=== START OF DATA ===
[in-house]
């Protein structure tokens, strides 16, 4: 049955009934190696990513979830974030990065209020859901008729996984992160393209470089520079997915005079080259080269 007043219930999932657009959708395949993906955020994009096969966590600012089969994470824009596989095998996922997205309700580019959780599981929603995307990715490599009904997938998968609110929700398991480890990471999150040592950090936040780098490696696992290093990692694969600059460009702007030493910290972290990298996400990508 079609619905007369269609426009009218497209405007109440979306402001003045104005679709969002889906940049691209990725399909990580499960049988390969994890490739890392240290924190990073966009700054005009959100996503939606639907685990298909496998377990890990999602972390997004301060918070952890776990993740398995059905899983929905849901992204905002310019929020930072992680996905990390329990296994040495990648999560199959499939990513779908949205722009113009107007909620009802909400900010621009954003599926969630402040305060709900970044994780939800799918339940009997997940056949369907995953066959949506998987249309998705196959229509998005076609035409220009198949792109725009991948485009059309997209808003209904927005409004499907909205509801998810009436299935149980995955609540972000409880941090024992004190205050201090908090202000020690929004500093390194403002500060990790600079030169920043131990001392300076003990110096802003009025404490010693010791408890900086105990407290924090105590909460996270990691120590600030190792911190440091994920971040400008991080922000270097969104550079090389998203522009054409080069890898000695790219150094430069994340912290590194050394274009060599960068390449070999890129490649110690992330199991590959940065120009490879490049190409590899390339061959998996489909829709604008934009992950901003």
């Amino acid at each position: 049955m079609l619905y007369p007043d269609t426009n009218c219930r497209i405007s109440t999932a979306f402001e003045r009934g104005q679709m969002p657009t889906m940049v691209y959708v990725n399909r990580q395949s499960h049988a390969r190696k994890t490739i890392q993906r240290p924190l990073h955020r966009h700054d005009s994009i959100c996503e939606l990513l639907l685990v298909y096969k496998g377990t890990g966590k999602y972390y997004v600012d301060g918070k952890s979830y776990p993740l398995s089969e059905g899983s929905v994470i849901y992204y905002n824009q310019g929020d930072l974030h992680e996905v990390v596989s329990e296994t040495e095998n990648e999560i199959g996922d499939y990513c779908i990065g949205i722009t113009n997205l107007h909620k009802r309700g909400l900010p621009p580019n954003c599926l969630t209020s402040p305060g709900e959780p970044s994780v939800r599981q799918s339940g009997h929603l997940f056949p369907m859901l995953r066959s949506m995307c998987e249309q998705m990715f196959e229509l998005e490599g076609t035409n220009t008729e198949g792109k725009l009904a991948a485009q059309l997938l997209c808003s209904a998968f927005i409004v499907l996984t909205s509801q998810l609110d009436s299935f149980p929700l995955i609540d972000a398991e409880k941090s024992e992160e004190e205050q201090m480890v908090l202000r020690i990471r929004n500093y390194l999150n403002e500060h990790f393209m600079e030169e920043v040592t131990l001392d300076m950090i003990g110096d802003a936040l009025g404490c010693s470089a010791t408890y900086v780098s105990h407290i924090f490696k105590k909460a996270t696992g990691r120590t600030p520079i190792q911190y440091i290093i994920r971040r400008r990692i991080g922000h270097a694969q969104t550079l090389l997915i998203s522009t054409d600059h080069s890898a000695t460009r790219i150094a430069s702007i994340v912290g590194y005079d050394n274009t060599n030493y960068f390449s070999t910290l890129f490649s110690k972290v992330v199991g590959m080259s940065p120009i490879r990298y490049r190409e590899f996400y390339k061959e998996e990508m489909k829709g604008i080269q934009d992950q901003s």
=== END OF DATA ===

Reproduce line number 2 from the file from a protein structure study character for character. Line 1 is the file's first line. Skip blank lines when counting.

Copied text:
């Protein structure tokens, strides 16, 4: 049955009934190696990513979830974030990065209020859901008729996984992160393209470089520079997915005079080259080269 007043219930999932657009959708395949993906955020994009096969966590600012089969994470824009596989095998996922997205309700580019959780599981929603995307990715490599009904997938998968609110929700398991480890990471999150040592950090936040780098490696696992290093990692694969600059460009702007030493910290972290990298996400990508 079609619905007369269609426009009218497209405007109440979306402001003045104005679709969002889906940049691209990725399909990580499960049988390969994890490739890392240290924190990073966009700054005009959100996503939606639907685990298909496998377990890990999602972390997004301060918070952890776990993740398995059905899983929905849901992204905002310019929020930072992680996905990390329990296994040495990648999560199959499939990513779908949205722009113009107007909620009802909400900010621009954003599926969630402040305060709900970044994780939800799918339940009997997940056949369907995953066959949506998987249309998705196959229509998005076609035409220009198949792109725009991948485009059309997209808003209904927005409004499907909205509801998810009436299935149980995955609540972000409880941090024992004190205050201090908090202000020690929004500093390194403002500060990790600079030169920043131990001392300076003990110096802003009025404490010693010791408890900086105990407290924090105590909460996270990691120590600030190792911190440091994920971040400008991080922000270097969104550079090389998203522009054409080069890898000695790219150094430069994340912290590194050394274009060599960068390449070999890129490649110690992330199991590959940065120009490879490049190409590899390339061959998996489909829709604008934009992950901003």